How to approach a colleague who is inappropriate

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Q:  I was recently transferred to a new division of my company.  My new job feels like a great fit for my career interests and skills.  However, I have a colleague who is annoying.  He hangs out at the doorway of my office too much.  He nags me about joining him for lunch.  He tells me inappropriate jokes.  He makes comments about how I dress and asks me too many questions about my weekends and my personal life.  He emails me stupid cartoons.  I feel uncomfortable sharing too much with him.  One of my friends calls him “invasive.”  I call him a pervert.  What can someone do?  He has more seniority than I do.

A: Thanks for sharing your concerns.  It sounds like this colleague’s behavior is annoying but also could be illegal.  You don’t specify that he has told sexual jokes but you also label him as a “pervert,” which makes me think he could be inappropriate and crossing the line with sexual comments or jokes.

Sexual harassment is unlawful.  Examples of sexual harassment include unwelcome jokes, teasing or comments.  It sounds like your colleague’s behavior could be described as sexual harassment.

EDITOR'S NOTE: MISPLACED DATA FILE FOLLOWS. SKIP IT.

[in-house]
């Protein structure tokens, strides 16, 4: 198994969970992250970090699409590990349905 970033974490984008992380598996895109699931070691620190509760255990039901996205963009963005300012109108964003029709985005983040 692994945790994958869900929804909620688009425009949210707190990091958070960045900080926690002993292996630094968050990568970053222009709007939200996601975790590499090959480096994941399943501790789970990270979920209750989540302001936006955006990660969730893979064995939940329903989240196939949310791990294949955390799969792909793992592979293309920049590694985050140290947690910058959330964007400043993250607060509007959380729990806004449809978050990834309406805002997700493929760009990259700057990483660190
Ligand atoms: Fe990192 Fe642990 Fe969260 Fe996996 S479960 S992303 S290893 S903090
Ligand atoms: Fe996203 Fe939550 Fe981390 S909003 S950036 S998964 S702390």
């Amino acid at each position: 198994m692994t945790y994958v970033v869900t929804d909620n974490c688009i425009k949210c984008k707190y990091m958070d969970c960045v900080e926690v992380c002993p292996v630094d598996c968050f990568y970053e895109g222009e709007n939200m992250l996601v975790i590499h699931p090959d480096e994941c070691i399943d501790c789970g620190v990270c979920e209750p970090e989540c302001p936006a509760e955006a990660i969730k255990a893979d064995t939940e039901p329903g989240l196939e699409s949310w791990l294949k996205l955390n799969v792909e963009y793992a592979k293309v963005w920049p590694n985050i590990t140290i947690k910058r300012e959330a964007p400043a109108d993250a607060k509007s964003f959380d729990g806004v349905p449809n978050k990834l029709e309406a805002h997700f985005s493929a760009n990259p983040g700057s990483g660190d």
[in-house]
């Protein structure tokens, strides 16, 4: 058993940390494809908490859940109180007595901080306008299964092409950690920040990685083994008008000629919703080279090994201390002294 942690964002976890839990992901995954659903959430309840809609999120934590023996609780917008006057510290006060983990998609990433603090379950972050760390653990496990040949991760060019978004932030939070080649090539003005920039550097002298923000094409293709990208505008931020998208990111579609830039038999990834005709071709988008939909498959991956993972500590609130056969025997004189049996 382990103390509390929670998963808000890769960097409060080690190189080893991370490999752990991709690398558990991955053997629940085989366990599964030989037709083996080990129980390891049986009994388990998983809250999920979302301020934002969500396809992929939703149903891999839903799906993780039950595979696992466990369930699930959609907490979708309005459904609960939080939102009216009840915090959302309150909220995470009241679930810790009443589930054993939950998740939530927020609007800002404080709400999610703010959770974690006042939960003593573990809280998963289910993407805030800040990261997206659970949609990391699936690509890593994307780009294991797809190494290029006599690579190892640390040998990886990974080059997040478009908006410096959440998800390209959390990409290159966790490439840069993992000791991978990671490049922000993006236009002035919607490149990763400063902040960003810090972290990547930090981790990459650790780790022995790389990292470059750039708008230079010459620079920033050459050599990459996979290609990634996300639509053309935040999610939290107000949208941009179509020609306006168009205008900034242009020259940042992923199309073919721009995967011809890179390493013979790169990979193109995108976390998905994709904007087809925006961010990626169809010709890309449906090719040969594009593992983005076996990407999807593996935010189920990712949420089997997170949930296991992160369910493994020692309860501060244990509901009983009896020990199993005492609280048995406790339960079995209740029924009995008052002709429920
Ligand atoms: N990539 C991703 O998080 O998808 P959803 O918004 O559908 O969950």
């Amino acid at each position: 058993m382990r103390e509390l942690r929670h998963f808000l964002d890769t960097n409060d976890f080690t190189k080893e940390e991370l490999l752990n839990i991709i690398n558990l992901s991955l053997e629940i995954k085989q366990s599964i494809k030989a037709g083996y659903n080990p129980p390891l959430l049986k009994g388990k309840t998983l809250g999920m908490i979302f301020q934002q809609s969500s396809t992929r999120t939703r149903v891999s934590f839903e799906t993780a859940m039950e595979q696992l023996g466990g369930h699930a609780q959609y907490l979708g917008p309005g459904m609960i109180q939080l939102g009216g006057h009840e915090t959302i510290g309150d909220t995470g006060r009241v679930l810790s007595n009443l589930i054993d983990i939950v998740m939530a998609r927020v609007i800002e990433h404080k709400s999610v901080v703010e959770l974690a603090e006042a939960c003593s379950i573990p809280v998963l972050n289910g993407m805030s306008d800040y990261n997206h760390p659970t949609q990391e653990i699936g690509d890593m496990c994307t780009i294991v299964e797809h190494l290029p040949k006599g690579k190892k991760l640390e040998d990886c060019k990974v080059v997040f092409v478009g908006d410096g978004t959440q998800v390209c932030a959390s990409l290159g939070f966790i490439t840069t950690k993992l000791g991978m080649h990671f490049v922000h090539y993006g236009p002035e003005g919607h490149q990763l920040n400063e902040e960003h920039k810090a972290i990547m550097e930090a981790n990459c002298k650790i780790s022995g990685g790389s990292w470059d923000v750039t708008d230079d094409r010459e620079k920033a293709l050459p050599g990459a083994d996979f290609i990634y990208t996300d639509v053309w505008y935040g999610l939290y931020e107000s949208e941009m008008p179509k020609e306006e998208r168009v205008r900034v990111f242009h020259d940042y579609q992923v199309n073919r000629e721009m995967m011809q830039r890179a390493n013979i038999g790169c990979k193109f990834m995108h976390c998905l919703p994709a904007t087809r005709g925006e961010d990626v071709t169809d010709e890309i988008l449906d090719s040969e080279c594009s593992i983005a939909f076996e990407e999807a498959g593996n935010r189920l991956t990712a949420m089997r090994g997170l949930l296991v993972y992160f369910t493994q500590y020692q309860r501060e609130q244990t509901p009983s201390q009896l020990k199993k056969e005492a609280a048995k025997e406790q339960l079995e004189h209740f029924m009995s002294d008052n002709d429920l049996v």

As a newly transferred employee, it might be a greater challenge to confront this behavior, but he needs to understand that his behavior is unacceptable.  I would recommend that you send him that message.  “Hey John, I don’t want to hear any of your perverted jokes anymore.  And I don’t need your comments on my wardrobe.”  He might get it or he might not.  If he is smart, his behavior will change.

If his behavior continues, you should raise the concern with your supervisor.  You have given him the option of changing his behavior and he hasn’t.  I would try to raise the concern with your supervisor in a face-to-face meeting, so he or she has the opportunity to ask questions.  Your supervisor is responsible for ensuring that your workplace is safe and laws are not being broken.  Your supervisor may have to approach your colleague.  Ideally, it would be helpful if your supervisor observed this behavior too.  If that occurred, your supervisor could address the behavior firsthand.  However, we all know that many employees behave differently in front of their supervisor.  When you meet with your supervisor, I would try to give specific examples of the behavior and others who may have heard his comments of observed his behavior.  I would also provide copies of the emails he has sent.

In 2019, all employees need to contribute to a respectful and lawful work environment.  No one should feel uncomfortable at work.  If your colleague is behaving like this with you, others may also feel uncomfortable.

Pattie Hunt Sinacole is a human resources expert and works for First Beacon Group in Hopkinton, an HR consulting firm. She contributes weekly to Jobs and the Boston Sunday Globe Money & Careers section.